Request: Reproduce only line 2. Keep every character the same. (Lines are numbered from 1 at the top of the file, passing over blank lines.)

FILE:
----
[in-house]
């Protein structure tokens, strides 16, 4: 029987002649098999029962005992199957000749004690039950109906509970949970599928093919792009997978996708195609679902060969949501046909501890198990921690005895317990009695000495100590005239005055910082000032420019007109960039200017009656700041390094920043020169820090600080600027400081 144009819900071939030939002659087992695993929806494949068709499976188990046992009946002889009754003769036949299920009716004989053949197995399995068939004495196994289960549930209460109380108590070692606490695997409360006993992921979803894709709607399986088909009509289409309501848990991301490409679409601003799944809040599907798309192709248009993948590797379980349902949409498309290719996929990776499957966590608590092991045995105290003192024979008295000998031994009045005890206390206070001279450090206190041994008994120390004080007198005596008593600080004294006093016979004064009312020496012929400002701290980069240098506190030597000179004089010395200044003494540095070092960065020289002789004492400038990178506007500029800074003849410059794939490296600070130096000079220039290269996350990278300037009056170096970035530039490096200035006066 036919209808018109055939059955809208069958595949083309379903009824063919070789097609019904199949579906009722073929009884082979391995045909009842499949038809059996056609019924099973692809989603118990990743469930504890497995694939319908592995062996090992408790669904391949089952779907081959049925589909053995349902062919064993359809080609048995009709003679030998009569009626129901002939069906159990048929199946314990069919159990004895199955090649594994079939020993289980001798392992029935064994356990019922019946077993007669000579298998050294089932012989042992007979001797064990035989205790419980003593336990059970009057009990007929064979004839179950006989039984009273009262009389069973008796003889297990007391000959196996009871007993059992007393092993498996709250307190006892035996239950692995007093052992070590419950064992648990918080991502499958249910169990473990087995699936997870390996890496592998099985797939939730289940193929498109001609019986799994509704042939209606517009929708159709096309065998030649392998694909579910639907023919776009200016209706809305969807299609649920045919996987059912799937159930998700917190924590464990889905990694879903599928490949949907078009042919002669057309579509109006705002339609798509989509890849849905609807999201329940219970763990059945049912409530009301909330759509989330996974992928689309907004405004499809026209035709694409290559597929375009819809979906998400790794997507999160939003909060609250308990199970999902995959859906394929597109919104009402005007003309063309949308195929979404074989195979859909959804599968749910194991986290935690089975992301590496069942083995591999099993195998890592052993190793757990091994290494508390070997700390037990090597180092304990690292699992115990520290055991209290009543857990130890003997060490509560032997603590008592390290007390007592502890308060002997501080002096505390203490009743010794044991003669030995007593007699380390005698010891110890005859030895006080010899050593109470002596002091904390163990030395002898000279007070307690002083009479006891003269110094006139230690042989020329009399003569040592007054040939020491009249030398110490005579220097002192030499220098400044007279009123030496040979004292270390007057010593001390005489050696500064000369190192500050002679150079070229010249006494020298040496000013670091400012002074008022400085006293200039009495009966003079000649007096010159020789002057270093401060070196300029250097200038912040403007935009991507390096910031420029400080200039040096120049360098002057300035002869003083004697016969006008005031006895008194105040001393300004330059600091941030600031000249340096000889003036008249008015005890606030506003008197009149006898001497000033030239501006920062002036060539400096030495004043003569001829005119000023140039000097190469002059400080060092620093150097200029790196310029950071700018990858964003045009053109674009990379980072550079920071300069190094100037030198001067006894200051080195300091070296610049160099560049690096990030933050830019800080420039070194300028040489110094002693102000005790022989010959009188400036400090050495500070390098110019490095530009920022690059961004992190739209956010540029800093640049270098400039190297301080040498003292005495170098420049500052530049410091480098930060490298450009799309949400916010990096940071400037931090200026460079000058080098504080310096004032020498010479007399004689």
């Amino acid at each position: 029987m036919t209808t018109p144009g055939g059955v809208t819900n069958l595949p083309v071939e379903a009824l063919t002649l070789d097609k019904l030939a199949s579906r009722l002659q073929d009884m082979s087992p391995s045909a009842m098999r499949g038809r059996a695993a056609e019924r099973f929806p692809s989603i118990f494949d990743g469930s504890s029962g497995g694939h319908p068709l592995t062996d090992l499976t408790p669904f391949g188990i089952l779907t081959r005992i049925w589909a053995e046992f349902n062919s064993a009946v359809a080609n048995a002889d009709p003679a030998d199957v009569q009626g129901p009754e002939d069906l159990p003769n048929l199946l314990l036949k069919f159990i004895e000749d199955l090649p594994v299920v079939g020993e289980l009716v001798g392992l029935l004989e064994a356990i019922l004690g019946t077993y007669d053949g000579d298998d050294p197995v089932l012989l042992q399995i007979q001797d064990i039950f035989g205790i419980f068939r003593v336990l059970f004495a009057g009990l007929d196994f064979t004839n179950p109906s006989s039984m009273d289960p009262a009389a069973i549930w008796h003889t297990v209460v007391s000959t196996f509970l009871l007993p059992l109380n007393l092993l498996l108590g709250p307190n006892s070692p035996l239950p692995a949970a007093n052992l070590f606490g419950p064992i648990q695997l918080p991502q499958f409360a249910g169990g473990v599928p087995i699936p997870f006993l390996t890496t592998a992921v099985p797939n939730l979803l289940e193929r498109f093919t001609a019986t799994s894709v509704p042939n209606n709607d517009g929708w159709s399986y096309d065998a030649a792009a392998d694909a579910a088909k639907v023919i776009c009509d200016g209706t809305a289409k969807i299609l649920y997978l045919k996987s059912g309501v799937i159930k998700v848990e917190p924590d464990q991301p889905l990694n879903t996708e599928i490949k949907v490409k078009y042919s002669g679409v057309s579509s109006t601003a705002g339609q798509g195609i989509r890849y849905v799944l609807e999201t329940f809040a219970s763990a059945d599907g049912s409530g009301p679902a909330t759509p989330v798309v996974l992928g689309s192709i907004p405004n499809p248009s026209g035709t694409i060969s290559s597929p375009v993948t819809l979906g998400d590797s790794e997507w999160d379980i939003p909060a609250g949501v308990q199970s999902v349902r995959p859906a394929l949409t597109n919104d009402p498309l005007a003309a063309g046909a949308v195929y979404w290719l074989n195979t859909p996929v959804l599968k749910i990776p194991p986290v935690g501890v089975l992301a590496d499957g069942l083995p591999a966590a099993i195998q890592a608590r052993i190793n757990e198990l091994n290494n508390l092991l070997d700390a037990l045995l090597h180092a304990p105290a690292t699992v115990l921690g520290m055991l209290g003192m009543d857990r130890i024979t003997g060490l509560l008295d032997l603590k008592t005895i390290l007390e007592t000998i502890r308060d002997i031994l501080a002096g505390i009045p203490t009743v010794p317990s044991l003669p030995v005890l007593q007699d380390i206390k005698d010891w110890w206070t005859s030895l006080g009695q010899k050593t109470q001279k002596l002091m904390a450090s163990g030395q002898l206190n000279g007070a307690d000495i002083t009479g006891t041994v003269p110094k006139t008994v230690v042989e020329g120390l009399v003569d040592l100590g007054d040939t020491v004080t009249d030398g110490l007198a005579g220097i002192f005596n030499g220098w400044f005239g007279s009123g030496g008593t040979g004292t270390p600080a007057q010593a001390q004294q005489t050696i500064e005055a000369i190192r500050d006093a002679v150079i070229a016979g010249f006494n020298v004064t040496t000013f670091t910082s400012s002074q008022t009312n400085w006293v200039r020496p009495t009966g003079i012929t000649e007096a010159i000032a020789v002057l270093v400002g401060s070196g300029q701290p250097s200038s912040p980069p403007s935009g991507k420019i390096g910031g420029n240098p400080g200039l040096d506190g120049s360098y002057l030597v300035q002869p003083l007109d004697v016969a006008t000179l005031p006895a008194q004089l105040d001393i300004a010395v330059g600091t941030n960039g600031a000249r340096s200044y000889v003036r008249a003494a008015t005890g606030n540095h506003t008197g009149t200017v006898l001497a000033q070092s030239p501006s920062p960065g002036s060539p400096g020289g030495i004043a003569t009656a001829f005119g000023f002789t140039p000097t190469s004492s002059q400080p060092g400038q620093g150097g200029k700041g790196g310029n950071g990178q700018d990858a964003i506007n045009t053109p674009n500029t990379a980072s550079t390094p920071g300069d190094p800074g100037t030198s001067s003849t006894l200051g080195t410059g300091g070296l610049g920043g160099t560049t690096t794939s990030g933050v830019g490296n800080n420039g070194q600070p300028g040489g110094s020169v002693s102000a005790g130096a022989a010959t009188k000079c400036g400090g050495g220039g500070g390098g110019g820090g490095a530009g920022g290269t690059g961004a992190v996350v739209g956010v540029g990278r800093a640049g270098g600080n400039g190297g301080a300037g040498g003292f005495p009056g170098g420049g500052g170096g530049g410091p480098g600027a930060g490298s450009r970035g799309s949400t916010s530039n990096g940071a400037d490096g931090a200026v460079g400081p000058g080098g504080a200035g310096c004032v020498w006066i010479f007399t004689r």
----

């Protein structure tokens, strides 16, 4: 029987002649098999029962005992199957000749004690039950109906509970949970599928093919792009997978996708195609679902060969949501046909501890198990921690005895317990009695000495100590005239005055910082000032420019007109960039200017009656700041390094920043020169820090600080600027400081 144009819900071939030939002659087992695993929806494949068709499976188990046992009946002889009754003769036949299920009716004989053949197995399995068939004495196994289960549930209460109380108590070692606490695997409360006993992921979803894709709607399986088909009509289409309501848990991301490409679409601003799944809040599907798309192709248009993948590797379980349902949409498309290719996929990776499957966590608590092991045995105290003192024979008295000998031994009045005890206390206070001279450090206190041994008994120390004080007198005596008593600080004294006093016979004064009312020496012929400002701290980069240098506190030597000179004089010395200044003494540095070092960065020289002789004492400038990178506007500029800074003849410059794939490296600070130096000079220039290269996350990278300037009056170096970035530039490096200035006066 036919209808018109055939059955809208069958595949083309379903009824063919070789097609019904199949579906009722073929009884082979391995045909009842499949038809059996056609019924099973692809989603118990990743469930504890497995694939319908592995062996090992408790669904391949089952779907081959049925589909053995349902062919064993359809080609048995009709003679030998009569009626129901002939069906159990048929199946314990069919159990004895199955090649594994079939020993289980001798392992029935064994356990019922019946077993007669000579298998050294089932012989042992007979001797064990035989205790419980003593336990059970009057009990007929064979004839179950006989039984009273009262009389069973008796003889297990007391000959196996009871007993059992007393092993498996709250307190006892035996239950692995007093052992070590419950064992648990918080991502499958249910169990473990087995699936997870390996890496592998099985797939939730289940193929498109001609019986799994509704042939209606517009929708159709096309065998030649392998694909579910639907023919776009200016209706809305969807299609649920045919996987059912799937159930998700917190924590464990889905990694879903599928490949949907078009042919002669057309579509109006705002339609798509989509890849849905609807999201329940219970763990059945049912409530009301909330759509989330996974992928689309907004405004499809026209035709694409290559597929375009819809979906998400790794997507999160939003909060609250308990199970999902995959859906394929597109919104009402005007003309063309949308195929979404074989195979859909959804599968749910194991986290935690089975992301590496069942083995591999099993195998890592052993190793757990091994290494508390070997700390037990090597180092304990690292699992115990520290055991209290009543857990130890003997060490509560032997603590008592390290007390007592502890308060002997501080002096505390203490009743010794044991003669030995007593007699380390005698010891110890005859030895006080010899050593109470002596002091904390163990030395002898000279007070307690002083009479006891003269110094006139230690042989020329009399003569040592007054040939020491009249030398110490005579220097002192030499220098400044007279009123030496040979004292270390007057010593001390005489050696500064000369190192500050002679150079070229010249006494020298040496000013670091400012002074008022400085006293200039009495009966003079000649007096010159020789002057270093401060070196300029250097200038912040403007935009991507390096910031420029400080200039040096120049360098002057300035002869003083004697016969006008005031006895008194105040001393300004330059600091941030600031000249340096000889003036008249008015005890606030506003008197009149006898001497000033030239501006920062002036060539400096030495004043003569001829005119000023140039000097190469002059400080060092620093150097200029790196310029950071700018990858964003045009053109674009990379980072550079920071300069190094100037030198001067006894200051080195300091070296610049160099560049690096990030933050830019800080420039070194300028040489110094002693102000005790022989010959009188400036400090050495500070390098110019490095530009920022690059961004992190739209956010540029800093640049270098400039190297301080040498003292005495170098420049500052530049410091480098930060490298450009799309949400916010990096940071400037931090200026460079000058080098504080310096004032020498010479007399004689």